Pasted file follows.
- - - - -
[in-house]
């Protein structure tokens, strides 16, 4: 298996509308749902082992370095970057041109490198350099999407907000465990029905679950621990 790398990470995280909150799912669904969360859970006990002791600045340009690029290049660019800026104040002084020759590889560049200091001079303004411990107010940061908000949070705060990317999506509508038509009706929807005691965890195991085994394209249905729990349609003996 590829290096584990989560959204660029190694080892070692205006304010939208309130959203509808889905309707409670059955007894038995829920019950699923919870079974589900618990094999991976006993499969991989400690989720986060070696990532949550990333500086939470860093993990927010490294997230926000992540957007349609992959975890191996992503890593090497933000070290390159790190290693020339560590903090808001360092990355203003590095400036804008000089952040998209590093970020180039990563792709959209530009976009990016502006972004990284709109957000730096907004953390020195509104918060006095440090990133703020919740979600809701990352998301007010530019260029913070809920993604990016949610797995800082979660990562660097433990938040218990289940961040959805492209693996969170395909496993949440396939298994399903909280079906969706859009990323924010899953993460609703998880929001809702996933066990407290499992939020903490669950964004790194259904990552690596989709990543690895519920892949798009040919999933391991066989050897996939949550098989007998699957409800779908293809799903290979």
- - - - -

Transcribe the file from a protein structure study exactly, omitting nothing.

[in-house]
């Protein structure tokens, strides 16, 4: 298996509308749902082992370095970057041109490198350099999407907000465990029905679950621990 790398990470995280909150799912669904969360859970006990002791600045340009690029290049660019800026104040002084020759590889560049200091001079303004411990107010940061908000949070705060990317999506509508038509009706929807005691965890195991085994394209249905729990349609003996 590829290096584990989560959204660029190694080892070692205006304010939208309130959203509808889905309707409670059955007894038995829920019950699923919870079974589900618990094999991976006993499969991989400690989720986060070696990532949550990333500086939470860093993990927010490294997230926000992540957007349609992959975890191996992503890593090497933000070290390159790190290693020339560590903090808001360092990355203003590095400036804008000089952040998209590093970020180039990563792709959209530009976009990016502006972004990284709109957000730096907004953390020195509104918060006095440090990133703020919740979600809701990352998301007010530019260029913070809920993604990016949610797995800082979660990562660097433990938040218990289940961040959805492209693996969170395909496993949440396939298994399903909280079906969706859009990323924010899953993460609703998880929001809702996933066990407290499992939020903490669950964004790194259904990552690596989709990543690895519920892949798009040919999933391991066989050897996939949550098989007998699957409800779908293809799903290979």